How to Make Huge Sounding Kick Drums
I’ve got a little bit of business to cover, and then I’m going to show you a cool kick drum thing. First off, Mixing Giveaway, picked a winner. Head over to the website, I’ve got a new post up. Mario Ramirez, congrats, you get the copy of SSD4 EX, and then we’ve got three other noteworthy mentions. I’m going to hook them up with some premium tutorials.
So you guys contact me, or I’ll contact you, we’ll meet up half way, and we’ll get you your stuff. Thanks so much to everybody that entered. It was a lot of fun. I’ve got another one of these I’m going to do pretty soon. I’m kind of putting it together and I’ve got to find a session and find an artist that’s cool with it.
So that’s on the way. So keep coming back. Yeah.
So let’s get into this little tutorial here.
I’ve got a track and it sounds like this.
Okay. And I did a couple little things here to get the kick drum a little bit bigger. This is how the kick drum originally was.
Had a lot of bottom, but it didn’t have much top. It wasn’t really big enough. Not that there’s a ton of stuff in this arrangement for it to have to cut through. Mainly pianos and strings and some synth-y stuff.
But we wanted it a little bigger. It was kind of dull. Here’s what it sounds like soloed.
So it’s sampled. It’s a vinyl sample, so you get a little bit of the crackle in there.
Here’s what it sounds like at the end.
So it’s got a little bit more beef to it, a little more bite to it.
Here’s what we did to get there. Started out with an EQ.
[kick with EQ]
Beefing up the low end, tightening it up a little bit, add a high pass in at 20 just to kind of catch anything uber low. I don’t want in there. Then boosting what, three dB around 80Hz or so, then cutting a little 300. 4dB or so there.
[kick with EQ]
So that on its own does a little bit. Then we’re going to compress it a little.
[kick with compression]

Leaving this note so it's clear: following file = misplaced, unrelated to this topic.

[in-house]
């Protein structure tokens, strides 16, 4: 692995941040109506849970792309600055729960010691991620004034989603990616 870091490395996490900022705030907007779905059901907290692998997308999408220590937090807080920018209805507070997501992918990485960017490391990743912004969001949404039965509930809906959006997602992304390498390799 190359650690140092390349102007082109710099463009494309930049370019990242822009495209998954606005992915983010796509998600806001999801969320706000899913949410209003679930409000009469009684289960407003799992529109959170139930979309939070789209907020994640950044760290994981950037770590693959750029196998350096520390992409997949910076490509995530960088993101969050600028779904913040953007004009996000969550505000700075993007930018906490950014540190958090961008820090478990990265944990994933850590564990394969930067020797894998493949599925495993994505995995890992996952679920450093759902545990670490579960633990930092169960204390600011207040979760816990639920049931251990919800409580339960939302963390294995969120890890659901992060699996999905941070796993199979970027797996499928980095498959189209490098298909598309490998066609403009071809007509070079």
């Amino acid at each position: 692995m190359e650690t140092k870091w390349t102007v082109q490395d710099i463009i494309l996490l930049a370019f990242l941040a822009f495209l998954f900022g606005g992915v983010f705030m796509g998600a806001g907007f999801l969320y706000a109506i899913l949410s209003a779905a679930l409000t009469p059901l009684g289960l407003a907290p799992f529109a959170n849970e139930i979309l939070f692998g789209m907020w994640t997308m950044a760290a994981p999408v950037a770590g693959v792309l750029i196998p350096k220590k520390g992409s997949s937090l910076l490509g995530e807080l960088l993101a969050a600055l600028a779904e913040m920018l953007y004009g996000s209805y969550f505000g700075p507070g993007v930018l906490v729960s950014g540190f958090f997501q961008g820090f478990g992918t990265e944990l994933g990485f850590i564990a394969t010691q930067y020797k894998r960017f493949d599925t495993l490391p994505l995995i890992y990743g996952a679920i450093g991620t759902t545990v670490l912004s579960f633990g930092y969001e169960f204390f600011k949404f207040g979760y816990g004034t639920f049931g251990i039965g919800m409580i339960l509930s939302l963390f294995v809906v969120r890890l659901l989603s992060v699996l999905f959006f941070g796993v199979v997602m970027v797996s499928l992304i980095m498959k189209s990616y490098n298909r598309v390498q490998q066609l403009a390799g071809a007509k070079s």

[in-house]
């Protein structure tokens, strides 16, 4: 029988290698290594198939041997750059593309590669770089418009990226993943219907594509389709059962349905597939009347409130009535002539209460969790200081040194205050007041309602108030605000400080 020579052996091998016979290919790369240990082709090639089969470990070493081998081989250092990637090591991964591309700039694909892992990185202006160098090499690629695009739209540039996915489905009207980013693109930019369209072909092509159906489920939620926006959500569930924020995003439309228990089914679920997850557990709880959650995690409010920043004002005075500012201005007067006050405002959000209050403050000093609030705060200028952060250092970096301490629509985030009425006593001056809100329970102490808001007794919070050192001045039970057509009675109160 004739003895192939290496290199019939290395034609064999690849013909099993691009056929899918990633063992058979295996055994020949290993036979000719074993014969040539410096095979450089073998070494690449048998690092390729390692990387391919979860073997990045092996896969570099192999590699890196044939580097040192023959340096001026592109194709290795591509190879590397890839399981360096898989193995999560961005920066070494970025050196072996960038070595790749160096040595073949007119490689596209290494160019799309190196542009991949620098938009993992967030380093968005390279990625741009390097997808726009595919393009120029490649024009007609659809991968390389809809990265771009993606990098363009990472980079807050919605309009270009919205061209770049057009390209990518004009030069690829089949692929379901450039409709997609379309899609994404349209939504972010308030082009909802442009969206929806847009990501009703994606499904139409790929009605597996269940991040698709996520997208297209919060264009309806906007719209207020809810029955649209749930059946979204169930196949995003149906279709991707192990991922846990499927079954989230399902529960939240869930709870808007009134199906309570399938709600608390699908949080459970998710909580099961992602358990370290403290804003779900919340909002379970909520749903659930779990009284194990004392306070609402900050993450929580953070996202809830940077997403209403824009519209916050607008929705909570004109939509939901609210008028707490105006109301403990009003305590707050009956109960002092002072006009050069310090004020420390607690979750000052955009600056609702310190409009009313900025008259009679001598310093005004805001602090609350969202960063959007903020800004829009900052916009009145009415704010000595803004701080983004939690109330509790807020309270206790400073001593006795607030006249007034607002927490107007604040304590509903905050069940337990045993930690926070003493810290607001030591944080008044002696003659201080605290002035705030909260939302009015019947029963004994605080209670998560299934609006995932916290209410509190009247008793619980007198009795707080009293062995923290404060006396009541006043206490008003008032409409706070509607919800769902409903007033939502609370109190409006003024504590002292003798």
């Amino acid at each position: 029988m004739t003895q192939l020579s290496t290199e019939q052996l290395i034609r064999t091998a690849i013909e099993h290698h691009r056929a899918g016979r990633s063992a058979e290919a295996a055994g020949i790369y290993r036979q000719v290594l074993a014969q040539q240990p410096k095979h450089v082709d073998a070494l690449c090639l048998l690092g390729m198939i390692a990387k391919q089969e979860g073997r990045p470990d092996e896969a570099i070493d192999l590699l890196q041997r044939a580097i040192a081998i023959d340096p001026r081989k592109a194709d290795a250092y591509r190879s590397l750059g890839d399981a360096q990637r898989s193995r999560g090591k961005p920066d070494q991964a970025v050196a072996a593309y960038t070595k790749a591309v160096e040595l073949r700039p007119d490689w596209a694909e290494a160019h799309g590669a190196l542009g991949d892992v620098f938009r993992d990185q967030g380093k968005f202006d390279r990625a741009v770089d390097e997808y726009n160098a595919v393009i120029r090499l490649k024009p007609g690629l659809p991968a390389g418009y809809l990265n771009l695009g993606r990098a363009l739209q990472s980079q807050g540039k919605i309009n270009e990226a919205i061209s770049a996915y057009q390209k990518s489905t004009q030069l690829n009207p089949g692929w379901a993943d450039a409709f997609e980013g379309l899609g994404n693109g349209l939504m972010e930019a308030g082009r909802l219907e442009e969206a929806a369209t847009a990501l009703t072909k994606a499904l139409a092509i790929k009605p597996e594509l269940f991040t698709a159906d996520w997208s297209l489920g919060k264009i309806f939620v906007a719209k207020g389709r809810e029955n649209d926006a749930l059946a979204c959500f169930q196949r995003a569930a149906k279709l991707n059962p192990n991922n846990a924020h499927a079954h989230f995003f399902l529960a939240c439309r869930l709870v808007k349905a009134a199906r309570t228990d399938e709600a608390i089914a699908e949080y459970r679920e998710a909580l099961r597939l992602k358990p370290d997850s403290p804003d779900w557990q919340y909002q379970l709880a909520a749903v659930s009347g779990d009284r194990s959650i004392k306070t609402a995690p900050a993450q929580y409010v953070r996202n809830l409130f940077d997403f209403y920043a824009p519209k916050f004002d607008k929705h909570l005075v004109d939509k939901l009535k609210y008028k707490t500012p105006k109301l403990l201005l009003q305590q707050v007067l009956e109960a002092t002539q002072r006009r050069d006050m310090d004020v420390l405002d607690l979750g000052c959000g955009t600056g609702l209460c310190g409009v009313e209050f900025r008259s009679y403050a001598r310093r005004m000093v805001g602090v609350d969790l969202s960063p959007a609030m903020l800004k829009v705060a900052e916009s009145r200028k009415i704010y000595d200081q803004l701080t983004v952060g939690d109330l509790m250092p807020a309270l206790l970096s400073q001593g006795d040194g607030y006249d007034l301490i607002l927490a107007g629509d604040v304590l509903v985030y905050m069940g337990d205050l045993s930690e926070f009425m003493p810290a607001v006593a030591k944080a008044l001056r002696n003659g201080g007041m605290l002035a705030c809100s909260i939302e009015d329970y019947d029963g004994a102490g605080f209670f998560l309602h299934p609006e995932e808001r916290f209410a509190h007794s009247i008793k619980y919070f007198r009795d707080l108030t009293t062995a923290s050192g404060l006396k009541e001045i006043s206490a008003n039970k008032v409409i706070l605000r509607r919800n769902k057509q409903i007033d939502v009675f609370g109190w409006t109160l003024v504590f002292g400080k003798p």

Which does a little bit. Make it a little more punchy. Slower on the attack, faster on the release, eight to one.
Really not tons of compression. Three, four, five dB or so.
Send it to a little bit of plate.
[kick with plate reverb]
Gets a little bit of a tail.
Then we sent it over to this aux track I made. It’s a mono aux.
And here’s what we did there.
[kick, after and before processing]
So this is the signal coming into it. We ran a limiter to it.
[kick with limiter]
Limiting around six.
This is just an L1 from Waves. And then EQ’d it. Filtered out a lot of low.
[kick with EQ]
At 75Hz or so. Ducking a little 300. Then boosting — what is it, we’re boosting around 1.4, 1.5kHz. 7dB or so. Pretty significant.
[kick after EQ]
So you get a little bit of the knock there and the point of the drum.
And let me solo all of these drums.
You know, so you get some sub and you get a little bit of knock, rather than stacking a bunch of samples, I was watching some Dr. Luke thing this morning on YouTube, some ASCAP talk he did, and it had like, six kick drums stacked up, which I’ve done before too, and it gets a little overwhelming, and when I’m just throwing a track together to write to, I usually don’t like to do that.
So yeah, you can just take a stereo — bring your sample in, then just send it to an aux, and you can process that aux in parallel and you can kind of blend them together to get whatever it is you’re after.
Again, this is just one way to do it. There’s a lot of different ways to do it, and it’s going to vary depending on the sample you have, and your song, and what you want that kick drum to feel like and do. So there’s no real right or wrong, but I just thought I’d show you that. Doing a lot of Hip Hop and programmed music here lately on the YouTube channel.
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